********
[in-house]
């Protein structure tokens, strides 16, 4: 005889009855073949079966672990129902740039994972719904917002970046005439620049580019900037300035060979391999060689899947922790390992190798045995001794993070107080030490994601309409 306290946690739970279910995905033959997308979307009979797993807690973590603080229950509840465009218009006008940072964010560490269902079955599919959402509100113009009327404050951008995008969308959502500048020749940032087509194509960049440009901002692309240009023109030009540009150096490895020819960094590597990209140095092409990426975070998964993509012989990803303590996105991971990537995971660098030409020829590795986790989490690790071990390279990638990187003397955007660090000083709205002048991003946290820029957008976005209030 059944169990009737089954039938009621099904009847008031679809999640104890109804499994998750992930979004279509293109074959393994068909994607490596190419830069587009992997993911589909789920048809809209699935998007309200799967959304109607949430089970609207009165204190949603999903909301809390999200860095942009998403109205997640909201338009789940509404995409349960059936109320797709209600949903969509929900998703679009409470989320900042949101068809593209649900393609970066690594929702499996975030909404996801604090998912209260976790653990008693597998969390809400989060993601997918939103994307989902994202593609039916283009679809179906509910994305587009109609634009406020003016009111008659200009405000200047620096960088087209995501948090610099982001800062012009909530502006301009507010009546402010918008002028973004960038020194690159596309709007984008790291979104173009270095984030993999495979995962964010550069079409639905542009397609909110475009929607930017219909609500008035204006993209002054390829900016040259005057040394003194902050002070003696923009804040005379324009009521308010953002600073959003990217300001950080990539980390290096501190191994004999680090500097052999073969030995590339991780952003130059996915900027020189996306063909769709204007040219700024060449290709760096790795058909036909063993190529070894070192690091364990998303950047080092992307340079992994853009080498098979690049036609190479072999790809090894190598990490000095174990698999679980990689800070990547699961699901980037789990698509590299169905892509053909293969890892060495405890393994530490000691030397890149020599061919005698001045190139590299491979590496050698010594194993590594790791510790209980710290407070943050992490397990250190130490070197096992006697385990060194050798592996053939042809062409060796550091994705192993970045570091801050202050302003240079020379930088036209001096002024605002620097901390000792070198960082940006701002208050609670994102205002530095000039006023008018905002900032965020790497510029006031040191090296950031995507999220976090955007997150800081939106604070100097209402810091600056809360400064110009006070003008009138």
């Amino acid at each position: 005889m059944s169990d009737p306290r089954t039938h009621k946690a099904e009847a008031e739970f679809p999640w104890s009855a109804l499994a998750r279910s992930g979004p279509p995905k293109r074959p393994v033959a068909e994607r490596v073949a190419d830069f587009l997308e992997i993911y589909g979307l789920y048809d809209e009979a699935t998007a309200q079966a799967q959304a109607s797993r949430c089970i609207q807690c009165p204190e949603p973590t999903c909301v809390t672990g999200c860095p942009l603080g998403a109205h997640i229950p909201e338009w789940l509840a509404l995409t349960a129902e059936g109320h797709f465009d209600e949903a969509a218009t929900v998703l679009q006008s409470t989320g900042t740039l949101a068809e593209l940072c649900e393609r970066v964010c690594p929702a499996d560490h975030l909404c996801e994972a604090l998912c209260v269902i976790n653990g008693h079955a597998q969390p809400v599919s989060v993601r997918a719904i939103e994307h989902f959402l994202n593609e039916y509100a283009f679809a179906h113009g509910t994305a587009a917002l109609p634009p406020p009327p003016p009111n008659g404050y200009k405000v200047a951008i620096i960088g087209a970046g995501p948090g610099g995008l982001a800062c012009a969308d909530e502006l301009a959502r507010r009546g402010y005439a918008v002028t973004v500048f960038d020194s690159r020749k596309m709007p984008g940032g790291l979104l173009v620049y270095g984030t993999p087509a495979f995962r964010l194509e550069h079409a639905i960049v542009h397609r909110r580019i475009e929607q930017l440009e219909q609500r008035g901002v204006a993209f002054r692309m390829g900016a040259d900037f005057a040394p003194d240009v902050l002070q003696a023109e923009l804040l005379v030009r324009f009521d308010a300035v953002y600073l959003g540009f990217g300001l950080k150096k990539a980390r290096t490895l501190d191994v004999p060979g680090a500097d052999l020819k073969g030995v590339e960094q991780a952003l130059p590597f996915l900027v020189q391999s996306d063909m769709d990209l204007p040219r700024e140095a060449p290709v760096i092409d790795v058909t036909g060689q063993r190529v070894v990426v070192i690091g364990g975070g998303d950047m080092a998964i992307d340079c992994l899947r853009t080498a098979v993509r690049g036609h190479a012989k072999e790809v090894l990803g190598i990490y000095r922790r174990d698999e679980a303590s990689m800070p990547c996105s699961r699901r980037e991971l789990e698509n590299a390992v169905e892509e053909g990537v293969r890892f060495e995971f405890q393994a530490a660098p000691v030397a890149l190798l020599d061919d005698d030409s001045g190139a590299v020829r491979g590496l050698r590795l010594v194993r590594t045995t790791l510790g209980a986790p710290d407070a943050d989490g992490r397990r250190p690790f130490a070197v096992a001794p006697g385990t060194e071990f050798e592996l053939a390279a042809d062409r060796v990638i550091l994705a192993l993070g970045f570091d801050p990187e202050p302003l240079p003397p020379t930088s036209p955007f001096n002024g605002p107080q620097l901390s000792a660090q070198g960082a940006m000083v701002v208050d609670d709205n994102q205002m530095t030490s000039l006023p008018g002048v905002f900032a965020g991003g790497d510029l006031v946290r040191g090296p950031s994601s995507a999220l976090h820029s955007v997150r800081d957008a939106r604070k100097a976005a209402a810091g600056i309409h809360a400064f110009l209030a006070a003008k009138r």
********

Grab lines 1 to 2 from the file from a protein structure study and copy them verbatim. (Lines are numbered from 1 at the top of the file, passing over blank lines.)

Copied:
[in-house]
């Protein structure tokens, strides 16, 4: 005889009855073949079966672990129902740039994972719904917002970046005439620049580019900037300035060979391999060689899947922790390992190798045995001794993070107080030490994601309409 306290946690739970279910995905033959997308979307009979797993807690973590603080229950509840465009218009006008940072964010560490269902079955599919959402509100113009009327404050951008995008969308959502500048020749940032087509194509960049440009901002692309240009023109030009540009150096490895020819960094590597990209140095092409990426975070998964993509012989990803303590996105991971990537995971660098030409020829590795986790989490690790071990390279990638990187003397955007660090000083709205002048991003946290820029957008976005209030 059944169990009737089954039938009621099904009847008031679809999640104890109804499994998750992930979004279509293109074959393994068909994607490596190419830069587009992997993911589909789920048809809209699935998007309200799967959304109607949430089970609207009165204190949603999903909301809390999200860095942009998403109205997640909201338009789940509404995409349960059936109320797709209600949903969509929900998703679009409470989320900042949101068809593209649900393609970066690594929702499996975030909404996801604090998912209260976790653990008693597998969390809400989060993601997918939103994307989902994202593609039916283009679809179906509910994305587009109609634009406020003016009111008659200009405000200047620096960088087209995501948090610099982001800062012009909530502006301009507010009546402010918008002028973004960038020194690159596309709007984008790291979104173009270095984030993999495979995962964010550069079409639905542009397609909110475009929607930017219909609500008035204006993209002054390829900016040259005057040394003194902050002070003696923009804040005379324009009521308010953002600073959003990217300001950080990539980390290096501190191994004999680090500097052999073969030995590339991780952003130059996915900027020189996306063909769709204007040219700024060449290709760096790795058909036909063993190529070894070192690091364990998303950047080092992307340079992994853009080498098979690049036609190479072999790809090894190598990490000095174990698999679980990689800070990547699961699901980037789990698509590299169905892509053909293969890892060495405890393994530490000691030397890149020599061919005698001045190139590299491979590496050698010594194993590594790791510790209980710290407070943050992490397990250190130490070197096992006697385990060194050798592996053939042809062409060796550091994705192993970045570091801050202050302003240079020379930088036209001096002024605002620097901390000792070198960082940006701002208050609670994102205002530095000039006023008018905002900032965020790497510029006031040191090296950031995507999220976090955007997150800081939106604070100097209402810091600056809360400064110009006070003008009138």